No, My Baby Is Not Named After An Atlanta Suburb

Although I generally refer to her as "Baby G" when blogging, my baby girl's actual first name is "Georgia," a venerable, time-tested name. It's the feminine form of the name "George." While the name remains relatively uncommon in the U.S., it's a top 50 classic in England, Australia and Canada. It's also a beloved name for Greek baby girls.

When choosing Georgia's name, we thought about the name's history, and also about other Georgias, like Georgia O'Keefe. As far as real-life popularity of the name, we only know one other little Georgia in person - she's in elementary school and lives in our neighborhood - although I suspect that the name has gained some traction lately in hipper locales than ours, since it occasionally makes lists of hipster baby names.

More on Baby's First Year: Cutest Onesies for Your Baby Hipster

The one thing we never thought about when deciding to name the baby Georgia was the possibility that people would immediately assume that we had named her as part of a trend I didn't know existed on such a wide scale, which is to give babies names related to geographic locations that are in some way special or meaningful to the parents. Apparently, celeb parents like Ashlee Simpson-Wentz and Pete Wentz (baby boy Bronx), Posh and Becks (baby boy Brooklyn) and Garth Brooks (Taylor Maine) have been choosing their kids' names to honor some meaningful element of the parental love affair that took place in a specific locale. In some cases, parents come right out and say they chose the city, state or other geographic moniker because that's the spot where their baby was conceived.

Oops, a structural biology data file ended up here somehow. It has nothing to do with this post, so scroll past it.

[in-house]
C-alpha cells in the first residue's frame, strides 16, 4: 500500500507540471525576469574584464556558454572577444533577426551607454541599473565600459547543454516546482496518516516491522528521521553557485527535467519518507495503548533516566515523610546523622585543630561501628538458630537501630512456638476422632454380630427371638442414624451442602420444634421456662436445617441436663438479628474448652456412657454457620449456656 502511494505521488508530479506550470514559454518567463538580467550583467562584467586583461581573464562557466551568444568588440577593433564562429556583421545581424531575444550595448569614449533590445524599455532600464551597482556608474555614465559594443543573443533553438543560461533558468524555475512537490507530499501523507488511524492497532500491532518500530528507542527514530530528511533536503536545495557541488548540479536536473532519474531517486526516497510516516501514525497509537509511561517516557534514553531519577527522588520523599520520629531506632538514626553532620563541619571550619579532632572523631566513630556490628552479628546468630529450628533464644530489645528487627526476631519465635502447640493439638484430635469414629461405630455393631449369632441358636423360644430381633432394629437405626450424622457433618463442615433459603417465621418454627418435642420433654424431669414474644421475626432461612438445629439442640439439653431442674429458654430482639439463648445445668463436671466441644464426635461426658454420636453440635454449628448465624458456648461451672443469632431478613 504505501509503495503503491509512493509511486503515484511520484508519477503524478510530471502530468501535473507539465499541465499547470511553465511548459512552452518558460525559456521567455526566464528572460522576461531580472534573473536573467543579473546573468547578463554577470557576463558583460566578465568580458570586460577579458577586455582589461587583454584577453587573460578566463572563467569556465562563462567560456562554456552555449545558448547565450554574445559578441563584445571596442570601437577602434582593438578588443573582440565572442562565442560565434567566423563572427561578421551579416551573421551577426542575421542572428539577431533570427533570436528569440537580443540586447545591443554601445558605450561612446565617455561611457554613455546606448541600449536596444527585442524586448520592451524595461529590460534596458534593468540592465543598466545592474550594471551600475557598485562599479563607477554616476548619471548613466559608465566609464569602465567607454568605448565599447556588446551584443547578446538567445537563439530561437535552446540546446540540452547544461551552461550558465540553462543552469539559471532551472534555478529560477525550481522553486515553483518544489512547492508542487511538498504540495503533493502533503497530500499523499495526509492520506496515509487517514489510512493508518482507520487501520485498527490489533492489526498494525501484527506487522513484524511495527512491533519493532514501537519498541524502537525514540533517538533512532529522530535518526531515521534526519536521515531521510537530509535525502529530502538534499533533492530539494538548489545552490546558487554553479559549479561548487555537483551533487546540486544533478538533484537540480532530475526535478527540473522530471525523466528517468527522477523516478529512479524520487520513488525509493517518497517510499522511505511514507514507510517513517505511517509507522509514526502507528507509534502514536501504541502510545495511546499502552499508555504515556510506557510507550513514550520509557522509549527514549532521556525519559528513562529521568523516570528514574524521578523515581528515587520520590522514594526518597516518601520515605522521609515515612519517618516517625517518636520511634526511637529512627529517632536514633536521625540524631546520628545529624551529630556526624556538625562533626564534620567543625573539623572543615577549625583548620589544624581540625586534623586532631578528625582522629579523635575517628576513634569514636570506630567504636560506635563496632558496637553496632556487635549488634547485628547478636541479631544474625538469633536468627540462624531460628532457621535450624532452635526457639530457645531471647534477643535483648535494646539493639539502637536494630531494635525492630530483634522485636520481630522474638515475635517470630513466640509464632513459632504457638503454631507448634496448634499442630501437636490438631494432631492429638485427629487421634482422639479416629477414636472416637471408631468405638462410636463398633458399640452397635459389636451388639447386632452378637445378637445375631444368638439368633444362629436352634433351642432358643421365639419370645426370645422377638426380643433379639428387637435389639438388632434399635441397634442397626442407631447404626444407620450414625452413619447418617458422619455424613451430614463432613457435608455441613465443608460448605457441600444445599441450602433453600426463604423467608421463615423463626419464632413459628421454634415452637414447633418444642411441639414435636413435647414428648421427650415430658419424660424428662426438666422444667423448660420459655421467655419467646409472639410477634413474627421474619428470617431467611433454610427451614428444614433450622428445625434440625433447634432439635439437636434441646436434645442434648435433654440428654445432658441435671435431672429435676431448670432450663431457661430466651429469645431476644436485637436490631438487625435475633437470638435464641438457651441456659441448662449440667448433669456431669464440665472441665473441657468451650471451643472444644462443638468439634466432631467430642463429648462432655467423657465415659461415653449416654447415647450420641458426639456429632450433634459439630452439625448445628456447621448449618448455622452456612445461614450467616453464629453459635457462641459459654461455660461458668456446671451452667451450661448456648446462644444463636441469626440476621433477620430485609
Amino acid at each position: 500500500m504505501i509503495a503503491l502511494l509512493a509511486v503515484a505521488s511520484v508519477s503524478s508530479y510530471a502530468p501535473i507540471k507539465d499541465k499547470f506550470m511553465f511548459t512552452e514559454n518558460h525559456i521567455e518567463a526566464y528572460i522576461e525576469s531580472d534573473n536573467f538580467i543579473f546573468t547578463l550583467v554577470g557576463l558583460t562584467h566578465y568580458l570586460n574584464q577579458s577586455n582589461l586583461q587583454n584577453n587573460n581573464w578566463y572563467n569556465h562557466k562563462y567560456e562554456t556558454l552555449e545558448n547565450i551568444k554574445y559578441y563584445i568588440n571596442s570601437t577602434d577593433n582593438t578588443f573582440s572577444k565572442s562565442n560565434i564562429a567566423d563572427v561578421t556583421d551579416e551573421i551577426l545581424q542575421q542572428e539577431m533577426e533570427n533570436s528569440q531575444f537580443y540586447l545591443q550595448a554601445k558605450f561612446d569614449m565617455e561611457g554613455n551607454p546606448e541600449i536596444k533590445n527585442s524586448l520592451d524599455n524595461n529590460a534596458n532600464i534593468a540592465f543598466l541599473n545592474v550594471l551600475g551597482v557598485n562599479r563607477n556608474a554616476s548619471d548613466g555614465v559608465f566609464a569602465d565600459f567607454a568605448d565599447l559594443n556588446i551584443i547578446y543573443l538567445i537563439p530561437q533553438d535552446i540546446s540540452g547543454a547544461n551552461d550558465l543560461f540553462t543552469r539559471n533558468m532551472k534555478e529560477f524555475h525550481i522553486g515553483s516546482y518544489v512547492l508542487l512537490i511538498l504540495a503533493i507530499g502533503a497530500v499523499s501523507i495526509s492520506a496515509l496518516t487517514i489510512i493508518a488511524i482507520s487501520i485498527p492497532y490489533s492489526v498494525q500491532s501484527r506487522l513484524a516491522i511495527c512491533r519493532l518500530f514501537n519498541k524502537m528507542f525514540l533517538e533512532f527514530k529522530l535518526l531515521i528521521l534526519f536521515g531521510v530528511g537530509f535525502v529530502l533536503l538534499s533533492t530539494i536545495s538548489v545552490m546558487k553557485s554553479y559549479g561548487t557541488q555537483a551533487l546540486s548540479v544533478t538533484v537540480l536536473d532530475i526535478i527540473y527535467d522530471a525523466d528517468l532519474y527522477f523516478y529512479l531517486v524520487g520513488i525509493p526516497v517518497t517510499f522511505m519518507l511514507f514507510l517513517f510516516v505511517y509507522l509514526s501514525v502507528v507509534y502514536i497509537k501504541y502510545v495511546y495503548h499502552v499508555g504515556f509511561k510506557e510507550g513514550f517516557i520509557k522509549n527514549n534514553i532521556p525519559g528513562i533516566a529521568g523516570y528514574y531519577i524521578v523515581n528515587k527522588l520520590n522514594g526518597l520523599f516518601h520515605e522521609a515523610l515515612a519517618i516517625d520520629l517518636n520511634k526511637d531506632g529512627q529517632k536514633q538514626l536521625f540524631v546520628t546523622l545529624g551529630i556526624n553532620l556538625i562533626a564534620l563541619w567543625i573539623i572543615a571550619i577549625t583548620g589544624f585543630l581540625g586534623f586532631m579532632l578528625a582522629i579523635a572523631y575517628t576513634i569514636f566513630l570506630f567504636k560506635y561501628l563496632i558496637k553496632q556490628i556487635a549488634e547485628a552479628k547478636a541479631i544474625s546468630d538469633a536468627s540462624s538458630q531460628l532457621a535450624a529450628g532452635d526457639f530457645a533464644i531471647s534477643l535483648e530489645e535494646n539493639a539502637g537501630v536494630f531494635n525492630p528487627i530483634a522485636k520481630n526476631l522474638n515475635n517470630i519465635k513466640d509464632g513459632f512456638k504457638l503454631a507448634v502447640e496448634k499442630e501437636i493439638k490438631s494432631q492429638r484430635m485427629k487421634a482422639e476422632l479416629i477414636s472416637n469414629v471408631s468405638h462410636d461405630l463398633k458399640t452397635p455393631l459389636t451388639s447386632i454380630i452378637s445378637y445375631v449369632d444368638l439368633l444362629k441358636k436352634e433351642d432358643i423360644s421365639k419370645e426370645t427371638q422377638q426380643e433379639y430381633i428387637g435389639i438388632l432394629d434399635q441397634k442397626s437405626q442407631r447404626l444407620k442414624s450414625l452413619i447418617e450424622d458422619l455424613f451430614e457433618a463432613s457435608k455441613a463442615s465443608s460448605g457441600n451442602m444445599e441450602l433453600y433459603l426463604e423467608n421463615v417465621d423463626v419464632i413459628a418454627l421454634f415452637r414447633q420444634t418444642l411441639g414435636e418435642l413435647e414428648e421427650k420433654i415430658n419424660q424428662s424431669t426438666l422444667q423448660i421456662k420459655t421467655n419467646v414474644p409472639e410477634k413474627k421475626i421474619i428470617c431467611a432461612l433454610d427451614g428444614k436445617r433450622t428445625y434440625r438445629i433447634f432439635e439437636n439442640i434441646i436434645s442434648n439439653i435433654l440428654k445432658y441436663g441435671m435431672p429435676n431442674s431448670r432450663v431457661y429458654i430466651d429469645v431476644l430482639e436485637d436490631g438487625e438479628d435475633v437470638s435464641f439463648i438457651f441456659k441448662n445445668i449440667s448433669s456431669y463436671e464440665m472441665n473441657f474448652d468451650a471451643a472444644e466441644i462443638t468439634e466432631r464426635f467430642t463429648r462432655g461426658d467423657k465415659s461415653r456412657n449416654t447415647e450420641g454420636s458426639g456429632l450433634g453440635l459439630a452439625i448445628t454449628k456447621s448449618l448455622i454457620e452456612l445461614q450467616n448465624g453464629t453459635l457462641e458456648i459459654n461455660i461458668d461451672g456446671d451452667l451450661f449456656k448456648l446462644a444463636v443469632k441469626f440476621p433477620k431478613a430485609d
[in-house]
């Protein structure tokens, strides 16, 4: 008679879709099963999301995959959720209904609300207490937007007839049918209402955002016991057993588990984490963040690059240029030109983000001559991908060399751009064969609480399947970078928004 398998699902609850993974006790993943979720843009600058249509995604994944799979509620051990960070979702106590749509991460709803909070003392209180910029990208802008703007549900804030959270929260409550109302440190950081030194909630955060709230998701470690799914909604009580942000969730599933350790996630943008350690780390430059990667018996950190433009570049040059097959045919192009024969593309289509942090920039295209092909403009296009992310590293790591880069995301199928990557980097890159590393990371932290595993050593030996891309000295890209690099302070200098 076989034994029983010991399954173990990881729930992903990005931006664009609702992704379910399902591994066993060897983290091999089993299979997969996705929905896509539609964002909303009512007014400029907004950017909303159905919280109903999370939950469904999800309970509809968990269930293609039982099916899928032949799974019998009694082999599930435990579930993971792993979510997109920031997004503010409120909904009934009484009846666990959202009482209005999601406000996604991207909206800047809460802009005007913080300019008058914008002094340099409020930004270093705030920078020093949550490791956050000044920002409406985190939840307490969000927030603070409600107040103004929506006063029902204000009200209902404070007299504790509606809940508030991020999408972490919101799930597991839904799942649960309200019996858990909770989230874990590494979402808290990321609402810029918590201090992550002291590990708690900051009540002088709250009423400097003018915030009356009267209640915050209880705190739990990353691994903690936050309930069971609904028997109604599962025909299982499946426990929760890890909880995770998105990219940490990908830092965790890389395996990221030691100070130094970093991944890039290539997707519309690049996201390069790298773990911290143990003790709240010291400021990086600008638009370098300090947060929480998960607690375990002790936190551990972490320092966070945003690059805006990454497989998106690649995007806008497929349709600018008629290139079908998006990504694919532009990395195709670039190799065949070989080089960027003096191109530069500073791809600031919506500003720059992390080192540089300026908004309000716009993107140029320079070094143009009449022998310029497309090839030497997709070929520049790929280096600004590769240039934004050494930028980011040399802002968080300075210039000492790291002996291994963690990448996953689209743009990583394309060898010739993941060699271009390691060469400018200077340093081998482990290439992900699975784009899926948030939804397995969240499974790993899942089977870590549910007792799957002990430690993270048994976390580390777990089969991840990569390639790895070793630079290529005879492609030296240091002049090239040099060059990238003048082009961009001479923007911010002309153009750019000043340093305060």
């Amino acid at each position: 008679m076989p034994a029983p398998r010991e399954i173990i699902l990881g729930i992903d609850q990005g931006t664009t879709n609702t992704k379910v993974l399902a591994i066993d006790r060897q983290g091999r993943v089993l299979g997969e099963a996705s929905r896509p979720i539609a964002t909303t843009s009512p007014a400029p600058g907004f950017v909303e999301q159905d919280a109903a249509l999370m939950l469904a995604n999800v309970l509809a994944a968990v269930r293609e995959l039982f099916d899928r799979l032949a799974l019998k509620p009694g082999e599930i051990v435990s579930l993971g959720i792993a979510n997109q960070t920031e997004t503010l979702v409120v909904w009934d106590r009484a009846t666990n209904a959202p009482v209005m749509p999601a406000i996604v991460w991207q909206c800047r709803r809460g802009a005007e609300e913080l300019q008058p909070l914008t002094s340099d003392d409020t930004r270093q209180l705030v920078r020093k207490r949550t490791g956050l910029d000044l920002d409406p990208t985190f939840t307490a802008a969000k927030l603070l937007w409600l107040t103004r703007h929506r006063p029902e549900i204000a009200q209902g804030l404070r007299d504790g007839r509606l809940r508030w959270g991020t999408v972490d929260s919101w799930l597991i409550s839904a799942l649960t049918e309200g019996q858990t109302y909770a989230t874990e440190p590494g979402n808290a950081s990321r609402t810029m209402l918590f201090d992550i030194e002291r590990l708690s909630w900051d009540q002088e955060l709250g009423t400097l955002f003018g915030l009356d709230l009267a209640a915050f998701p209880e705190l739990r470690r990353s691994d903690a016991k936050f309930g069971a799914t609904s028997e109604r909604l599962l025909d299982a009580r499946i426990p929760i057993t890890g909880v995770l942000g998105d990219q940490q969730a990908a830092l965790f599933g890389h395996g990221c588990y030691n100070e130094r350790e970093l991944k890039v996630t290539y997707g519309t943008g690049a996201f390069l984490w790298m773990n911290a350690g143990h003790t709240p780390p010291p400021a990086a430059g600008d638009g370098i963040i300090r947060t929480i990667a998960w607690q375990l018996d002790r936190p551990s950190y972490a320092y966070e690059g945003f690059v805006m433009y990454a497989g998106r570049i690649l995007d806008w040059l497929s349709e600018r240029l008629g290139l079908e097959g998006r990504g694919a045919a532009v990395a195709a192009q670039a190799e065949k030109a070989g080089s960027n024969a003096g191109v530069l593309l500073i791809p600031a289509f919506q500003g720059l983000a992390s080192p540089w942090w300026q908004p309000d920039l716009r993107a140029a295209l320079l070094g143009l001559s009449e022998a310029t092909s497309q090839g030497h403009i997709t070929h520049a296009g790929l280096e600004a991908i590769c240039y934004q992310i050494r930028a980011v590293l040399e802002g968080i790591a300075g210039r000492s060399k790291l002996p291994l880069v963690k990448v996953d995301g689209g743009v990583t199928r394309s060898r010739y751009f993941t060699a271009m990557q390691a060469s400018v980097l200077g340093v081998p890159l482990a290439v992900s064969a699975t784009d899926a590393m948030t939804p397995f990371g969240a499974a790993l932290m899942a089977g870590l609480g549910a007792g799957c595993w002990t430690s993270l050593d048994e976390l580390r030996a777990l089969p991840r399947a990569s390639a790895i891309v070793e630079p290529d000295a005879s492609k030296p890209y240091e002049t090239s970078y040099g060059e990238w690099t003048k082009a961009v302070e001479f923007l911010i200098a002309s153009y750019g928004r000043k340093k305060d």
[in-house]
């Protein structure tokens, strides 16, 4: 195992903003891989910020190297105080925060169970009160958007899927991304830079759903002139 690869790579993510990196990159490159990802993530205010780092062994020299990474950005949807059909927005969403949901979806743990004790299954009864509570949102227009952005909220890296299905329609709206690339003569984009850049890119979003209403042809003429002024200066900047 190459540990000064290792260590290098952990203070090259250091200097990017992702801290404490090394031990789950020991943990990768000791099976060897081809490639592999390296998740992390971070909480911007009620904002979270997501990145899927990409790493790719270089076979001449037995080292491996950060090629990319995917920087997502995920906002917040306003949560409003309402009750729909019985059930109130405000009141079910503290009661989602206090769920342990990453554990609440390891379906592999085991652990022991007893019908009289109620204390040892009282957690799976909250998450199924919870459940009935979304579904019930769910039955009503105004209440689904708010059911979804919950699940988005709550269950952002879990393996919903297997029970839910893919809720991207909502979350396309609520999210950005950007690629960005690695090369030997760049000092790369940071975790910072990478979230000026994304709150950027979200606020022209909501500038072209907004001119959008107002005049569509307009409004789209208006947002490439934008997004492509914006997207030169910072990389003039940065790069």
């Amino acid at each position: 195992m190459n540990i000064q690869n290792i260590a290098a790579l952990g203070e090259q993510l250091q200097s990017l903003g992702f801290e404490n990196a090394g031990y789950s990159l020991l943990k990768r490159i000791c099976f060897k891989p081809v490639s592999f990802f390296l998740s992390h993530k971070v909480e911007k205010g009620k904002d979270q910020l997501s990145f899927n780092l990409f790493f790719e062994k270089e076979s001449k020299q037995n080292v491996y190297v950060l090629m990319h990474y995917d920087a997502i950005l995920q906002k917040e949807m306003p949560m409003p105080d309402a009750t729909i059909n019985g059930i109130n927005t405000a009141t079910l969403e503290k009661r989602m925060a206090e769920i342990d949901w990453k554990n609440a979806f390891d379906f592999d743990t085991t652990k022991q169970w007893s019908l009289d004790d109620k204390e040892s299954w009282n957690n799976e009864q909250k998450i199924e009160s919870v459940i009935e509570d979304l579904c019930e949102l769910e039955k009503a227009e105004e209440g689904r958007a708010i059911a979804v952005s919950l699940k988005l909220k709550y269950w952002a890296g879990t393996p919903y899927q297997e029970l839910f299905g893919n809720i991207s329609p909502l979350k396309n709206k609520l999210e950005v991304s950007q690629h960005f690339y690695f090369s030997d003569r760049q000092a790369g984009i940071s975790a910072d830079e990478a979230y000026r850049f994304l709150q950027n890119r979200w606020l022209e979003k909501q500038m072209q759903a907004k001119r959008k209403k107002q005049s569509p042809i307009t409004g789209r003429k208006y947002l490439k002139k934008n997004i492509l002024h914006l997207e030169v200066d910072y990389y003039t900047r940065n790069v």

More on Baby's First Year: Starbucks Trenta in the Hands of a Pregnant Woman?

Now I know that as a blogger, I talk about some pretty personal things. Perhaps I reveal more about my life than you would be comfortable revealing about your own. But I can assure you that one thing you will never read about when I blog are the intimate details of my marital relationship. I am pretty private about sex stuff, except with my close friends. So the idea of publicly naming my child as an homage to the spot where he or she was conceived is really distasteful to me. Or, if I did do that, I certainly wouldn't ever tell anyone what the deal is with the name. It would be something private between my husband and me.

For Katie's description of how some slightly clueless folks respond to her baby's name, read Baby's First Year.

My 6-Month Old Wants an iPhone!
Baby's First Wooden Toy: These Are so Cute!
My Baby Rolled onto His Tummy, Should I Flip Him Over?